Tensions were flying in day two of the Ed O’Bannon vs. NCAA trial that started this week. The story of day two was the testimony of economist Roger Noll, a professor of economics at Stanford, being called to the stand as an antitrust witness. Noll’s ability to avoid taking bait from NCAA lawyers was uncanny according to multiple reports, and during the testimony the economics professor stated what may of us already know; college coaches are cashing in on the current structure of the NCAA.
Just within the last couple of weeks we saw Alabama make Nick Saban a seven-million dollar man* and Auburn confirm pay raises for the entire coaching staff. One glance at the most recent database of coaching salaries compiled by USA Today shows just how much head coaches are making these days, and sometimes just the price of hiring a coach takes a toll as well.
Noll was not one to mince words when it came to his views on the NCAA. He referred to the organization as a cartel that profits off the students without giving enough in return. Meanwhile, coaches receive bigger and better contracts each season. Furthermore, Noll even suggested the autonomy talks lend more credence to the idea that the NCAA is a cartel. The topic of autonomy has been discussed for a while now and seems to be receiving enough support from the power conferences and members to make it a reality. While schools may be focused more on being able to use more of their revenue to provide more for student-athletes, Noll thought otherwise.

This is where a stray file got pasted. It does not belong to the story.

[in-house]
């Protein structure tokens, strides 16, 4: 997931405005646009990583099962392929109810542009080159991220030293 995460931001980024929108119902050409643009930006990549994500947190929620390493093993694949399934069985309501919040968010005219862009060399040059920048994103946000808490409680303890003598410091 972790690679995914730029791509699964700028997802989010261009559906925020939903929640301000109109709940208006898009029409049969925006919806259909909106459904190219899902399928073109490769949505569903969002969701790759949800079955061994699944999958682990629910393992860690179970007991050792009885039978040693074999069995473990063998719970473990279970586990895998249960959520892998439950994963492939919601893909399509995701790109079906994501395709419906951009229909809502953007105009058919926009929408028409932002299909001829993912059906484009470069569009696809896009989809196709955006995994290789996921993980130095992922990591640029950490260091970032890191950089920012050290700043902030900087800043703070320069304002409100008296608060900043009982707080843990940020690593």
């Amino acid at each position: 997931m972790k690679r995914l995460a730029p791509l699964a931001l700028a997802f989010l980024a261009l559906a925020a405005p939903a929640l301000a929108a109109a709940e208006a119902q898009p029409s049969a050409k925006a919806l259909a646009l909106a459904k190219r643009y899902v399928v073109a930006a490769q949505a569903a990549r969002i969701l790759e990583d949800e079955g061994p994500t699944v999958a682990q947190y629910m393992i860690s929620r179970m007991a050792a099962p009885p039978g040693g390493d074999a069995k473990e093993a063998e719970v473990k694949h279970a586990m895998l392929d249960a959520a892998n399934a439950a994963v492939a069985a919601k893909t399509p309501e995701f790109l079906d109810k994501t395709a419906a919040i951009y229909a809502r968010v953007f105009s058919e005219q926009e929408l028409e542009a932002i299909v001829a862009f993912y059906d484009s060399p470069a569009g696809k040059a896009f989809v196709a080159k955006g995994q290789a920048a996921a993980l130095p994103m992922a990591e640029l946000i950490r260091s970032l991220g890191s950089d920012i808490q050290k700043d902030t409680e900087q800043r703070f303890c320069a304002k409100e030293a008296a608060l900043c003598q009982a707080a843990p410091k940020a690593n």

“He focused on the basics,” attorney Michael Hausfeld, representing the plaintiffs, said. “The NCAA is known by all economists as a cartel, which creates restraints and harm. And the victims of that harm are athletes.”
The NCAA may have held its ground on day one of the trial, which featured O’Bannon stepping into the witness chair for testimony, but day two may have shown a few more cracks that were expected to be revealed in trial. The trial resumes late Wednesday morning.